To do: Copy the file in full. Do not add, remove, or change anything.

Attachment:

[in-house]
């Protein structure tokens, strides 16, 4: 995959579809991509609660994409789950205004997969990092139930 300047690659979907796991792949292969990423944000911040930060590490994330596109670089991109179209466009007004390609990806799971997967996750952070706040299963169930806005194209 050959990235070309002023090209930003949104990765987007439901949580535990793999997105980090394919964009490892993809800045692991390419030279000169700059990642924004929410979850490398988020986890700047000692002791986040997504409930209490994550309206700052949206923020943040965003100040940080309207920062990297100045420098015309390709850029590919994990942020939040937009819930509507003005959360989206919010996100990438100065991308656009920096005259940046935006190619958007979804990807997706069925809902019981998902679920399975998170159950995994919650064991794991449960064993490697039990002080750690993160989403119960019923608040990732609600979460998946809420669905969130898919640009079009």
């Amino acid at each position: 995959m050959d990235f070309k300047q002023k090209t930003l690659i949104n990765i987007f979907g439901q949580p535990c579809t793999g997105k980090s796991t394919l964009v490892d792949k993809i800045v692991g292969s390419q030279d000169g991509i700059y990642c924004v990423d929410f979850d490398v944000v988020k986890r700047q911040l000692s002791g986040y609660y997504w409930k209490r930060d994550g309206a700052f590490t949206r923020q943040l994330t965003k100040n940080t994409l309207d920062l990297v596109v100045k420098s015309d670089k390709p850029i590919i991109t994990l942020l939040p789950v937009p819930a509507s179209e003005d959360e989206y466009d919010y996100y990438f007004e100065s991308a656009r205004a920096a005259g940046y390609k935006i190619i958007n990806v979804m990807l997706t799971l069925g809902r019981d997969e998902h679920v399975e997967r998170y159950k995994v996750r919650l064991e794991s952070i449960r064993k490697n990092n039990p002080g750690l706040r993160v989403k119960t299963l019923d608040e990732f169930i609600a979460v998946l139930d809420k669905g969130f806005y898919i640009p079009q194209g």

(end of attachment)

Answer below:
[in-house]
């Protein structure tokens, strides 16, 4: 995959579809991509609660994409789950205004997969990092139930 300047690659979907796991792949292969990423944000911040930060590490994330596109670089991109179209466009007004390609990806799971997967996750952070706040299963169930806005194209 050959990235070309002023090209930003949104990765987007439901949580535990793999997105980090394919964009490892993809800045692991390419030279000169700059990642924004929410979850490398988020986890700047000692002791986040997504409930209490994550309206700052949206923020943040965003100040940080309207920062990297100045420098015309390709850029590919994990942020939040937009819930509507003005959360989206919010996100990438100065991308656009920096005259940046935006190619958007979804990807997706069925809902019981998902679920399975998170159950995994919650064991794991449960064993490697039990002080750690993160989403119960019923608040990732609600979460998946809420669905969130898919640009079009």
């Amino acid at each position: 995959m050959d990235f070309k300047q002023k090209t930003l690659i949104n990765i987007f979907g439901q949580p535990c579809t793999g997105k980090s796991t394919l964009v490892d792949k993809i800045v692991g292969s390419q030279d000169g991509i700059y990642c924004v990423d929410f979850d490398v944000v988020k986890r700047q911040l000692s002791g986040y609660y997504w409930k209490r930060d994550g309206a700052f590490t949206r923020q943040l994330t965003k100040n940080t994409l309207d920062l990297v596109v100045k420098s015309d670089k390709p850029i590919i991109t994990l942020l939040p789950v937009p819930a509507s179209e003005d959360e989206y466009d919010y996100y990438f007004e100065s991308a656009r205004a920096a005259g940046y390609k935006i190619i958007n990806v979804m990807l997706t799971l069925g809902r019981d997969e998902h679920v399975e997967r998170y159950k995994v996750r919650l064991e794991s952070i449960r064993k490697n990092n039990p002080g750690l706040r993160v989403k119960t299963l019923d608040e990732f169930i609600a979460v998946l139930d809420k669905g969130f806005y898919i640009p079009q194209g």